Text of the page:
It is apparent that the ADC believes themselves to be exempt from the legal straitjacket of the United $tates Constitution, which they don't see as having an application in the 10th Circuit. This isn't surprising coming from an institution whose administrators believe that one can promote racial and/or religious repression without ever talking about race or religion!

Amerikans like to pretend they hold no political prisoners, yet political repression is an integral part of the U.$. injustice system at every step. In our struggle for a world without oppression, MIM(Prisons) works to build public opinion for national liberation struggles amongst prisoners through our newsletter Under Lock & Key, our free books for prisoners program, and our study groups. Within prisons, there are two primary ways in which the state enacts political repression: through physical torture techniques such as solitary confinement, forced drugging, beatings, starvation and murder; and through the control of the spread of ideas, which also includes solitary confinement as well as the censorship of mail, and outlawing oppressed nation organizations.

In pre-fascist Amerika, we are still promised certain rights under United $tates laws. While we recognize that U.$. law will never lead us to communism (a world without oppression), we still need to fight for more room to organize and educate for revolution. Fighting against the censorship of revolutionary literature is vital to maintaining the connection between the inside and out, which may make the difference between being turned on to communism or not for many people. For those already turned on, we need to fight against censorship so that we can continue to build our revolutionary understanding.

Like a MIM Distributors Legal Assistant mentioned above, we are not lawyers. We do what we can to protect our Constitutional rights from the outside with the resources we have, and we rely on prisoners to fight to maintain their rights from the inside. If there is a lawyer who wants to get involved with this specific incident in Arizona, or with anti-censorship work in general, get in touch!

You can browse incidents of censorship here.

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[Legal] [Censorship] [Campaigns] [ULK Issue 18]
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Next Steps for an Effective Grievance Campaign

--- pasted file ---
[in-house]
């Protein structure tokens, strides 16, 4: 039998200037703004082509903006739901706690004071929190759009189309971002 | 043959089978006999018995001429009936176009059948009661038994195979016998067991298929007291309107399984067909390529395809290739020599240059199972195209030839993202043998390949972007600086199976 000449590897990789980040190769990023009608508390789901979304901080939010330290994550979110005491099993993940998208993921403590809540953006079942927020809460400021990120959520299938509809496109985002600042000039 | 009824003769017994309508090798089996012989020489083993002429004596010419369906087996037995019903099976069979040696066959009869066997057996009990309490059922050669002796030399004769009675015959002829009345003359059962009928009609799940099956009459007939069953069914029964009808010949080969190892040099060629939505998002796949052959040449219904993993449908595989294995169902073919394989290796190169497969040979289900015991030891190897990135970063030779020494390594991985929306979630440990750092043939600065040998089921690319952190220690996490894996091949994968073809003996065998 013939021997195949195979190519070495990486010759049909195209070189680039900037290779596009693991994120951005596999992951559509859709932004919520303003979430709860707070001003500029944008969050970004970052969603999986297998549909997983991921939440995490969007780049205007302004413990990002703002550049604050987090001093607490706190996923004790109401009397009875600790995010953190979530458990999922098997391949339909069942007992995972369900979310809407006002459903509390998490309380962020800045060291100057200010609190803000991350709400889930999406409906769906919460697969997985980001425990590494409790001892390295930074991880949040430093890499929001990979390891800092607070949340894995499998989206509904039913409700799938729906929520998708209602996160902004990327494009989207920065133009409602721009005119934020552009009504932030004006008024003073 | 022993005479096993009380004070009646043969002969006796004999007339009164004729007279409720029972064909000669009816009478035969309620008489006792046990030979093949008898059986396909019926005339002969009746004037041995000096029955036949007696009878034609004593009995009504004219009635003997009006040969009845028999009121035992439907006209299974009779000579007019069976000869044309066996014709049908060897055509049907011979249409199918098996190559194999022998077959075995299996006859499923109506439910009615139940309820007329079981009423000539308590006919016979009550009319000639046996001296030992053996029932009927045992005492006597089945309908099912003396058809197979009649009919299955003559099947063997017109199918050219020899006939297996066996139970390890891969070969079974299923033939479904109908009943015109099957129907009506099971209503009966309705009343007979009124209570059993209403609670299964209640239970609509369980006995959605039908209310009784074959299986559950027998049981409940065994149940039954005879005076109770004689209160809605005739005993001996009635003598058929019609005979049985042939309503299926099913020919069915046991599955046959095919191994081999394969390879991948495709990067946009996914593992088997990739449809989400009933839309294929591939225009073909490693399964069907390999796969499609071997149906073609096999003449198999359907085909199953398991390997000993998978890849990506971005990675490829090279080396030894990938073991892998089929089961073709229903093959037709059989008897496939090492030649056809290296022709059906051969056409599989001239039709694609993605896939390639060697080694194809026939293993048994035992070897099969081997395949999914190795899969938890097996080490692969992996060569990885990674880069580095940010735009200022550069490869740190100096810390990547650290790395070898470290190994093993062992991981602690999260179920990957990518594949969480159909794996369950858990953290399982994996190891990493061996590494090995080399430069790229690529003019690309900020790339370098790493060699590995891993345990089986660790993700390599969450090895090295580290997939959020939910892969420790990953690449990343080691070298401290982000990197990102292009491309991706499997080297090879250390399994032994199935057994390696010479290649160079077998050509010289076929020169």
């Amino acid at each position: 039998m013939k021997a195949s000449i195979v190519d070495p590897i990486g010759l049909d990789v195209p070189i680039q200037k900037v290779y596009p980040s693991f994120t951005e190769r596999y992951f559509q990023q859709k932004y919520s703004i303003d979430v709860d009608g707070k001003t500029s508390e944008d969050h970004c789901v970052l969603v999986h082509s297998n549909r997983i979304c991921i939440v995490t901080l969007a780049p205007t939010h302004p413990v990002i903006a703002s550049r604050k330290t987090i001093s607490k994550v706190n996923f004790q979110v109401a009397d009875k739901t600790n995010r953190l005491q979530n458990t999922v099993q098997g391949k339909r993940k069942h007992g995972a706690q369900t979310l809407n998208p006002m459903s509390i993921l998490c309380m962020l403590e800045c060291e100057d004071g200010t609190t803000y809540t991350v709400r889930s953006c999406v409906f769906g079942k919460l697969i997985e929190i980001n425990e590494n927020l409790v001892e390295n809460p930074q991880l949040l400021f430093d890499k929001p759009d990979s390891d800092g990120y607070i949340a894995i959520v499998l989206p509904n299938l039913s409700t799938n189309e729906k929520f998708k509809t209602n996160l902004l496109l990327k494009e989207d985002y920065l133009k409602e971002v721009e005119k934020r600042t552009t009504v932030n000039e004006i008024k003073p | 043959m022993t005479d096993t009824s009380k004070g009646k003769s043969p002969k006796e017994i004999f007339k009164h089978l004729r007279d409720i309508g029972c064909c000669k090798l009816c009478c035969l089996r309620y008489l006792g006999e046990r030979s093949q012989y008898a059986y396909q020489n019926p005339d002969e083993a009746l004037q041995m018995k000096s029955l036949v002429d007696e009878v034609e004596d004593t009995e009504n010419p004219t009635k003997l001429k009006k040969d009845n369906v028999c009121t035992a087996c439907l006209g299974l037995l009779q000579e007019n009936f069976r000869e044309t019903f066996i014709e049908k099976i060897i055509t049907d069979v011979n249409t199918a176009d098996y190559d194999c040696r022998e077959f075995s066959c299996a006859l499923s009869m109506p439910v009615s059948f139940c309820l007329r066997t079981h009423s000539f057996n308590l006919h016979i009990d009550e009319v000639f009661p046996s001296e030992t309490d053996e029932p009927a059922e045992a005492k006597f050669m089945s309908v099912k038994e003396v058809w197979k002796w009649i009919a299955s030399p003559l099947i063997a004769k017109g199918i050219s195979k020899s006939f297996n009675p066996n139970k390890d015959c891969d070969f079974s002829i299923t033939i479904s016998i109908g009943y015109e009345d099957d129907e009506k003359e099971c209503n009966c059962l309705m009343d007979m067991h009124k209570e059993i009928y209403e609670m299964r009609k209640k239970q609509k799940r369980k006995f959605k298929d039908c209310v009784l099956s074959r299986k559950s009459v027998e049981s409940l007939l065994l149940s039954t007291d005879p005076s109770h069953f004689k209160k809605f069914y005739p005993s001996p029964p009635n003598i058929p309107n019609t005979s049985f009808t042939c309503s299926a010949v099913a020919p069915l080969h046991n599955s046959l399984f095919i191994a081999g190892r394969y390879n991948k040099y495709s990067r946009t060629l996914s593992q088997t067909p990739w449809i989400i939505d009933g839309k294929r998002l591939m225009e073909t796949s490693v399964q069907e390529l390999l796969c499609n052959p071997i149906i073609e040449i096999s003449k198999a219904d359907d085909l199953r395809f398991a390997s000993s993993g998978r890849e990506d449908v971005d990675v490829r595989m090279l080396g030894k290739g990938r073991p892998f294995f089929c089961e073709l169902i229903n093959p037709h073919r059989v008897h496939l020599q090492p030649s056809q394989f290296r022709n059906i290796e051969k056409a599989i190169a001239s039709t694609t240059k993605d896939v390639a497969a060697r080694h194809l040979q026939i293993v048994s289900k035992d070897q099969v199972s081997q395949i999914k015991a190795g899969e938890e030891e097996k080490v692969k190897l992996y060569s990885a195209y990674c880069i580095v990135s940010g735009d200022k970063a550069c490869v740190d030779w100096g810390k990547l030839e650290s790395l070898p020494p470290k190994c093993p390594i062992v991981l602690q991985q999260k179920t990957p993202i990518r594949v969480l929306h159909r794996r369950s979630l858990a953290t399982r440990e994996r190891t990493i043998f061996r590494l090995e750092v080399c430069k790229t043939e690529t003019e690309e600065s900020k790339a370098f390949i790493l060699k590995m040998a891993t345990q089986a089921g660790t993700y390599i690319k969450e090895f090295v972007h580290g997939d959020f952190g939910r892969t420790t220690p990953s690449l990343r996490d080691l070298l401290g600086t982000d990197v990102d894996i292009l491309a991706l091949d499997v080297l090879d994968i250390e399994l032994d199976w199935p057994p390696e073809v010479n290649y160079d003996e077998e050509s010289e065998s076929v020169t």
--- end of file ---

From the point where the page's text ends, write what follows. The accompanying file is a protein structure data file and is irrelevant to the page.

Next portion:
I received the Prisoners' Legal Clinic (PLC) summary from October 2010. First off, I have to say that this is a good format, with various people sharing ideas and expertise. This format will definitely push the legal struggle forward.

Concerning the grievance petition initiated in California, while i'd initially thought the campaign was a good idea, i have to say that i had my doubts concerning the effectiveness of it. Its entire success hinges on mass participation and not just on 10 or 15 individuals getting involved. Even then i think its effectiveness is a longshot unless of course you're already involved in a legal battle within the judicial system, as presentation of responses entered into evidence as exhibits would help to prove to the court that the handling of grievances by prison officials has some serious faults, which we know they do.

Instead, I like the comrade from California's idea of suing CDCR and attacking its entire appeals process. We can ask that a truly independent institution take over the entire appeals process, or be created if need be. I think this is very much a winnable battle were it to enter the judicial arena. Copies of the grievance petition from prisoners who've already completed the campaign and have received responses should be forwarded to the PLC for forwarding to whomever should decide to initiate and fight the legal battle.

I also have here a copy of a §1983 "Findings and Recommendations Recommending Defendants' Motion to Dismiss be Denied" which was filed by CDCR officials in California against a prisoner in which the pigs tried to have the plaintiff's §1983 dismissed due to supposed failure to exhaust claims. The motion was dismissed and the court found in favor of the prisoner plaintiff. While I do not know of the outcome of the case, i believe this motion is worth a look. As soon as i'm able to obtain copies i will forward them to the PLC for review and dispersal.

For now, however, here is relevant case law pertaining to the exhaustion requirement:


Jones v. Bock, 127 S. Ct. 910, 918-19 (2007)
McKinney v. Carey, 311 F.3d 1198, 1199-1201 (9th Circuit. 2002)
Booth v. Churner, 532 U.S. 731, 741, 121 S. Ct 1819 (2001)
Porter v. Nussle, 435 U.S. 516, 532, 122 S. Ct 983 (2002)
Wyatt v. Terhune, 315 F.3d 1108, 1119 (9th Cir. 2003)
Ritza v. Int'l Longshoremen's & Warehousemen's Union, 837 F.2d 365, 368 (9th Cir. 1998) (per currium)
Woodford v. Ngo, 548 U.S. 81, 126 S. Ct. 2378, 2383 (2006)

The following case law was cited to the plaintiff's favor:

Moore v. Bennette, 517 F.3d 717, 725 (4th Cir. 2008)
Aquilar-Avellaveda v. Terrell, 478 F.3d 1223, 1225 (10th Cir. 2007)
Kaba v. Stepp, 458 F.3d 678, 684 (7th Cir. 2006)
Dole v. Chandler, 438 F.3d 804, 809 (7th Cir. 2006)
Boyd v. Corrections Corp. of America, 380 F.3d 989, 986 (6th Cir. 2004)
Abney v. McGinnis, 380 F.3d 663, 667 (2d 2004)
Jernigan v. Stuchell, 304 F.3 1030, 1032 (10th Cir. 2002)
Foulk v. Charrier, 262 F.3d 687, 698 (8th Cir. 2001)
Powe v. Ennis, 177 F.3d 393, 394 (5th Cir. 1999)
Underwood v. Wilson, 151 F.3d 292, 295 (5th Cir. 1998)
Mitchell v. Horn, 318 F.3d 523, 529 (3d Cir. 2003)
Brown v. Croak, 312 F.3d 109, 113 (3d Cir. 2002)
Miller v. Norris, 247 F.3d 736, 740 (8th Cir. 2001)

These next citations are concerning requirements for the establishment of law libraries in prisons. I got these out of The Jailhouse Lawyer's Handbook 4th edition 2003:

Bounds v. Smith, 430 U.S. 817 (1977)
Lewis v. Casey, 518 U.S. 343 (1996)
Benjamin v. Fraser, 264 F.3d 175 (2d Cir. 2001)
Tourscher v. McCullough, 184 F.3d 236, 242 (3d Cir. 1999)
Johnson v. Moore, 948 F.2d 517 (9th Cir. 1991)
Corgain v. Miler, 708 F.2d 1241 (7th Cir. 1983)
Cruz v. Hauck, 627 F.2d 710 (5th Cir. 1980)
Shango v. Jurich, 965 F.2d 289 (7th Cir. 1992)
Lindquist v. Idaho State Bd. of Corrections, 776 F.2d 851 (9th Cir. 1985)
Cepulonis v. Fair, 732 F.2d 1 (1st Cir. 1984)
Marange v. Fontenof, 879 F. Supp. 679 (E.D. Tex 1995)